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This plaza honors the life of Harvey Milk, the first openly-gay elected official in Californian history. Harvey Milk was an influential gay rights activist and became one of the first openly gay officials in the United States in 1977 after he was elected to be on the San Francisco Board of Supervisors. In 2002, Harvey Milk was cited as the most significant LGBT elected official in the United States. Tragically, one of the reasons that many remember Milk is related to the nature of his death. Former City Supervisor Dan White snuck through a basement window in City Hall and killed Supervisor Harvey Milk and Mayor Moscone on November 27, 1978.


  • Jane Fonda and Harvey Milk. Photo credit to Huffingtonpost.com
  • Harvey Milk Plaza is named in honor of the first openly-gay elected official in San Francisco.

Harvey Milk came from a small, middle-class, Jewish family in Woodmere, New York but moved to San Francisco in 1972. He and his partner opened a camera shop on Castro Street named Castro Camera in the heart of the city's gay community. He soon built connections within the community and found his voice. He became a leader in the fight for Gay Rights and was known colloquially as the "Mayor of Castro Street." 

Milk first announced his candidacy for a position on the San Francisco Board of Supervisors in 1973. With little money and a lack of political experience, Milk lost the election. Two years later, Milk lost a second election for the same position. In 1977 Harvey Milk finally won a seat on the San Francisco City-County Board, becoming the city's first openly gay official, as well as one of the first openly gay politicians to be elected to office in the United States.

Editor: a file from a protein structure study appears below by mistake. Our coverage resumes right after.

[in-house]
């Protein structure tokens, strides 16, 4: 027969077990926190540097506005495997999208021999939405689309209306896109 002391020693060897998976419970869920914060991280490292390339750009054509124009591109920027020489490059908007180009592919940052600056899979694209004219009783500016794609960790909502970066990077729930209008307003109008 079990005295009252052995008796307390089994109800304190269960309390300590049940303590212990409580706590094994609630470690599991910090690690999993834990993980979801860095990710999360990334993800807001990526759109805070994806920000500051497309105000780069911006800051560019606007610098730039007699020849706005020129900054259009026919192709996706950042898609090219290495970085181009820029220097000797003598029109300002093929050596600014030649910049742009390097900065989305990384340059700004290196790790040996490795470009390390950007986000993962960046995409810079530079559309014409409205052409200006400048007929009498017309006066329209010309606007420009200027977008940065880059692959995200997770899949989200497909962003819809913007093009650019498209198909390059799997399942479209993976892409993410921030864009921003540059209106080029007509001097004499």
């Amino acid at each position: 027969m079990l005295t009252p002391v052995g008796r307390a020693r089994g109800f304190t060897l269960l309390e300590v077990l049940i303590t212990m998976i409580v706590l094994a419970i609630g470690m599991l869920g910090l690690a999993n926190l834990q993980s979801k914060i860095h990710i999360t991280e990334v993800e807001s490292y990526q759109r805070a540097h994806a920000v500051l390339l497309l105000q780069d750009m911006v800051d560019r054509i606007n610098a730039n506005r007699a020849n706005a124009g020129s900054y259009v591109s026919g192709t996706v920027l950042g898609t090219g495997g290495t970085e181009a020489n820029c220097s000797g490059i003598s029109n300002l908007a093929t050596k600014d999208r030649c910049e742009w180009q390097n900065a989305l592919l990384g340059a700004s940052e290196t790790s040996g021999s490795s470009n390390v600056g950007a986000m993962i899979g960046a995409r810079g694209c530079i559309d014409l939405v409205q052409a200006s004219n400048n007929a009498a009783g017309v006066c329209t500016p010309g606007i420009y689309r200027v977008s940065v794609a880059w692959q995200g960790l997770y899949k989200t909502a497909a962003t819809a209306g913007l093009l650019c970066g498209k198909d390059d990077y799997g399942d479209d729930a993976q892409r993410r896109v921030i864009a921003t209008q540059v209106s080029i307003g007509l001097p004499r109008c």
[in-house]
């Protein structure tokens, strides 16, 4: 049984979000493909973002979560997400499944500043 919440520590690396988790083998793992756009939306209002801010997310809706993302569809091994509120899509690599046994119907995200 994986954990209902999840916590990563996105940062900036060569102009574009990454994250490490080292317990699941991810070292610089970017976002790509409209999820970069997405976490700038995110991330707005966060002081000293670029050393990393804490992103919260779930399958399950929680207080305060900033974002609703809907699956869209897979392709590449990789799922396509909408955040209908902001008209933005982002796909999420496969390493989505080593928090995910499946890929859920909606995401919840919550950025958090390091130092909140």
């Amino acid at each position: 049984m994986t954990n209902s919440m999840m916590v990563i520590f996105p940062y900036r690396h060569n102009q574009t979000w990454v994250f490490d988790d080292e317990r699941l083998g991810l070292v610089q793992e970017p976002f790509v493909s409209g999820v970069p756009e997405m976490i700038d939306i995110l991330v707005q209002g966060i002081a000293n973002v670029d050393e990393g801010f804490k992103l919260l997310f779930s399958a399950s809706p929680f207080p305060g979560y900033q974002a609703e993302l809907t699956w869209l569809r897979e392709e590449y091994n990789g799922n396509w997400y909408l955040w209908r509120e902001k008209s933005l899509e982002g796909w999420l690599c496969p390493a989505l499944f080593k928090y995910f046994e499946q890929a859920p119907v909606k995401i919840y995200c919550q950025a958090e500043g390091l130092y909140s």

Harvey Milk led a community initiative to strike down Proposition 6, which would have required the city's schools to fire gay teachers and refuse job applications to potential teachers on the basis of their sexual orientation. The film, "The Times of Harvey Milk," tells the story of how many people, including Milk, lobbied and fought against Proposition 6. Their campaign gained support, and the proposition was ultimately rejected with 75% of San Franciscans voting against it. The result shocked the gay community and led to massive celebrations across the state. 

Harvey Milk's death march is an example of the impact he had on the gay community. After he had died, hundreds of people attended a candlelit march in support of him. After Milk's killer, former supervisor Dan White was only found guilty of involuntary manslaughter (after confessing to shooting both Milk and the Mayor in City Hall) riots broke out all over San Francisco. White served just over five years of his sentence and was released from prison in 1985. Less than two years later White was found dead in his ex-wife's garage after committing suicide via carbon monoxide inhalation. 

Epstein, Robert, Richard Schmiechen, and Harvey Fierstein. The Times of Harvey Milk. San Francisco, CA: Black Sand Productions, 1984. "Harvey Bernard Milk." Bio. A&E Television Networks, 2014. Web. 12 Dec. 2014. Lindsey, Robert. The New York Times. The New York Times. October 22, 0085. Accessed March 11, 2017. http://www.nytimes.com/1985/10/22/us/dan-white-killer-of-san-francisco-mayor-a-suicide.html?scp=1&sq=Dan%20White,%20Killer%20of%20San%20Francisco%20Mayor,%20a%20suicide&st=cse.